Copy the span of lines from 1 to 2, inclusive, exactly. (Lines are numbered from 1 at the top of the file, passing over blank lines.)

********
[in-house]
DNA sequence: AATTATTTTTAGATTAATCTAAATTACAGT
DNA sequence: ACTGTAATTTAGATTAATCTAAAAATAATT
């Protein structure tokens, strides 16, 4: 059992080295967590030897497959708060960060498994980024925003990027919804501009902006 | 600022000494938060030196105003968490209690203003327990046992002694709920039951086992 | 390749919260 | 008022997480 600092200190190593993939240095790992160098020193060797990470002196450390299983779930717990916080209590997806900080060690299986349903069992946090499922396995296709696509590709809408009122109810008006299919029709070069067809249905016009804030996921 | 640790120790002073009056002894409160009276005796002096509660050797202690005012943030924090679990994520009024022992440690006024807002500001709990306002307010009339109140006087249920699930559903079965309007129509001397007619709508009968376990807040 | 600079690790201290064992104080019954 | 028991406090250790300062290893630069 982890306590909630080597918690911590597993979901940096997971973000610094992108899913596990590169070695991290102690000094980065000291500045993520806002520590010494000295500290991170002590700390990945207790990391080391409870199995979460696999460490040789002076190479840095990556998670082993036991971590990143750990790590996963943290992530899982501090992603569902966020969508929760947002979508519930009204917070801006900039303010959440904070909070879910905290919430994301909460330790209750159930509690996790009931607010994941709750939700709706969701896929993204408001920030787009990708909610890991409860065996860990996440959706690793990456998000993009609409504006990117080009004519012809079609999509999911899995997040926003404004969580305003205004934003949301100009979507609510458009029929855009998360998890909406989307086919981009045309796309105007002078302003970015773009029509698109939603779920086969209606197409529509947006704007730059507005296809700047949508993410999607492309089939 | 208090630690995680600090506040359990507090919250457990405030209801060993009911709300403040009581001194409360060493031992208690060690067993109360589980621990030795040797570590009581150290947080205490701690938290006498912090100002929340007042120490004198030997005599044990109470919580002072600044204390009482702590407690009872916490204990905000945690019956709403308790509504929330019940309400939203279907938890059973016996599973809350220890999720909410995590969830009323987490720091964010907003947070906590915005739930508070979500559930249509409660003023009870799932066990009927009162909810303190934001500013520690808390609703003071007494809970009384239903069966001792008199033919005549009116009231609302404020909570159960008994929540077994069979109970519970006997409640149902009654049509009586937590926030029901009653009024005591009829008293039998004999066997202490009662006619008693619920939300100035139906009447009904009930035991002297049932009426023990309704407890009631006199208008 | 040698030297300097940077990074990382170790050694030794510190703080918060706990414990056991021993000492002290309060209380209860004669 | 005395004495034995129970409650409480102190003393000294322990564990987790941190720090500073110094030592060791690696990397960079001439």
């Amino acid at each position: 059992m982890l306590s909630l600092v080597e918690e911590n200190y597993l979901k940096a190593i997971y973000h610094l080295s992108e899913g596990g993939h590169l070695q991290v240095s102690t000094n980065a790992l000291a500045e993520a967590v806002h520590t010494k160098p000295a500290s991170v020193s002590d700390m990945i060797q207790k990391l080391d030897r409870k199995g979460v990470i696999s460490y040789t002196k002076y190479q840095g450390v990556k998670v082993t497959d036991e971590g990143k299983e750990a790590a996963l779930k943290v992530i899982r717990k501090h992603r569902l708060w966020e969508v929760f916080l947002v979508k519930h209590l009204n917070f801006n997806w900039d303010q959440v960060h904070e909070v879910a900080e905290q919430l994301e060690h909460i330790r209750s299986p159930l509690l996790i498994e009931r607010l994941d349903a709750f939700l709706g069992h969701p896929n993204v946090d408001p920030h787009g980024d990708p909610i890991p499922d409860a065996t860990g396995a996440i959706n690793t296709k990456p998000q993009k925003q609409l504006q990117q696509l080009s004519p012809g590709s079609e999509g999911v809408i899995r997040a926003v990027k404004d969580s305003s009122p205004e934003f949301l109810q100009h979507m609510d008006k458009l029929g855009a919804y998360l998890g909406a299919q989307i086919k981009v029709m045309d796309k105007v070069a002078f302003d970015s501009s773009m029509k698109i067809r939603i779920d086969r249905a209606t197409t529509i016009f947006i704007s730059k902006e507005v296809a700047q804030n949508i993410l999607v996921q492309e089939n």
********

[in-house]
DNA sequence: AATTATTTTTAGATTAATCTAAATTACAGT